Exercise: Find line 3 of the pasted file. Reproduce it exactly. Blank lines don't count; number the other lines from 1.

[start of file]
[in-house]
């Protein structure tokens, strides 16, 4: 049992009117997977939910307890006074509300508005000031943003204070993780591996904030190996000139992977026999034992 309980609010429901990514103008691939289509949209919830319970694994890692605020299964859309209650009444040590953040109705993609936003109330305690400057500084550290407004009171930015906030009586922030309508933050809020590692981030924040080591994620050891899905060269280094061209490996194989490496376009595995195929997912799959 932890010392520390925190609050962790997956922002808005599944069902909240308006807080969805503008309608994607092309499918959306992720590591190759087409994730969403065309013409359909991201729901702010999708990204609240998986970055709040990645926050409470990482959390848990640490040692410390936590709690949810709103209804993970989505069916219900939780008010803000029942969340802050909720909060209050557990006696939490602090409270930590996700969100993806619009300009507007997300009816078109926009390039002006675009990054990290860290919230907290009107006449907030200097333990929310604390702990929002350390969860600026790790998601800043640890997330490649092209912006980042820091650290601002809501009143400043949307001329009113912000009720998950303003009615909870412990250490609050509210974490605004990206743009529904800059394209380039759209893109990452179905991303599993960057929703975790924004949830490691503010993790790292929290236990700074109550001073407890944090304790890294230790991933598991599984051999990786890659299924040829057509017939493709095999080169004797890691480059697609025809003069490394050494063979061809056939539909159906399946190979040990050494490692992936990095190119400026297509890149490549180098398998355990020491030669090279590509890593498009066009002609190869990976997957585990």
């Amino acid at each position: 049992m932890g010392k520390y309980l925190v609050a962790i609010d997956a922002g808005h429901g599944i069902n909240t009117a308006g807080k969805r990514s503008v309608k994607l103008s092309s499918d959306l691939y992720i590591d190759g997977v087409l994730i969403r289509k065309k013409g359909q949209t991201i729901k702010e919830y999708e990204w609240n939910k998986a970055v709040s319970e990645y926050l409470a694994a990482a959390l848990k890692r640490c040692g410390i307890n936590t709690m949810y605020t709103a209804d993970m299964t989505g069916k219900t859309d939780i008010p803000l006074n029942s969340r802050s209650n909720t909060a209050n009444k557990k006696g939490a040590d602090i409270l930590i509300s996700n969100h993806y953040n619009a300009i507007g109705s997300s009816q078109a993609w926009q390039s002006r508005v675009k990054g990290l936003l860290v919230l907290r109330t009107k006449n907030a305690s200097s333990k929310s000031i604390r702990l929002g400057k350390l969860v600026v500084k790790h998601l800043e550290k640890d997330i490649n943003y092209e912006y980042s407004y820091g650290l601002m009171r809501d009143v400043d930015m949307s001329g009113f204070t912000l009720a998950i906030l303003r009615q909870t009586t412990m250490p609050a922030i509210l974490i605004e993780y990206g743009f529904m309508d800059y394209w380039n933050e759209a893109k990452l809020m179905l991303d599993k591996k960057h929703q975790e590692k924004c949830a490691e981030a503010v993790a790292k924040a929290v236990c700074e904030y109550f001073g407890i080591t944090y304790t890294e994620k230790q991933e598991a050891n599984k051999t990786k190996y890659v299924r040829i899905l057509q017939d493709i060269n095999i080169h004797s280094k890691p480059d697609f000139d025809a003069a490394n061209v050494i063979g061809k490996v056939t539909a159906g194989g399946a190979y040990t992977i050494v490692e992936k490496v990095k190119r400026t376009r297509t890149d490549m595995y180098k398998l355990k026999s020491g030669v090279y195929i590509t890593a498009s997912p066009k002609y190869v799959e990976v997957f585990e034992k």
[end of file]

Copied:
């Amino acid at each position: 049992m932890g010392k520390y309980l925190v609050a962790i609010d997956a922002g808005h429901g599944i069902n909240t009117a308006g807080k969805r990514s503008v309608k994607l103008s092309s499918d959306l691939y992720i590591d190759g997977v087409l994730i969403r289509k065309k013409g359909q949209t991201i729901k702010e919830y999708e990204w609240n939910k998986a970055v709040s319970e990645y926050l409470a694994a990482a959390l848990k890692r640490c040692g410390i307890n936590t709690m949810y605020t709103a209804d993970m299964t989505g069916k219900t859309d939780i008010p803000l006074n029942s969340r802050s209650n909720t909060a209050n009444k557990k006696g939490a040590d602090i409270l930590i509300s996700n969100h993806y953040n619009a300009i507007g109705s997300s009816q078109a993609w926009q390039s002006r508005v675009k990054g990290l936003l860290v919230l907290r109330t009107k006449n907030a305690s200097s333990k929310s000031i604390r702990l929002g400057k350390l969860v600026v500084k790790h998601l800043e550290k640890d997330i490649n943003y092209e912006y980042s407004y820091g650290l601002m009171r809501d009143v400043d930015m949307s001329g009113f204070t912000l009720a998950i906030l303003r009615q909870t009586t412990m250490p609050a922030i509210l974490i605004e993780y990206g743009f529904m309508d800059y394209w380039n933050e759209a893109k990452l809020m179905l991303d599993k591996k960057h929703q975790e590692k924004c949830a490691e981030a503010v993790a790292k924040a929290v236990c700074e904030y109550f001073g407890i080591t944090y304790t890294e994620k230790q991933e598991a050891n599984k051999t990786k190996y890659v299924r040829i899905l057509q017939d493709i060269n095999i080169h004797s280094k890691p480059d697609f000139d025809a003069a490394n061209v050494i063979g061809k490996v056939t539909a159906g194989g399946a190979y040990t992977i050494v490692e992936k490496v990095k190119r400026t376009r297509t890149d490549m595995y180098k398998l355990k026999s020491g030669v090279y195929i590509t890593a498009s997912p066009k002609y190869v799959e990976v997957f585990e034992k």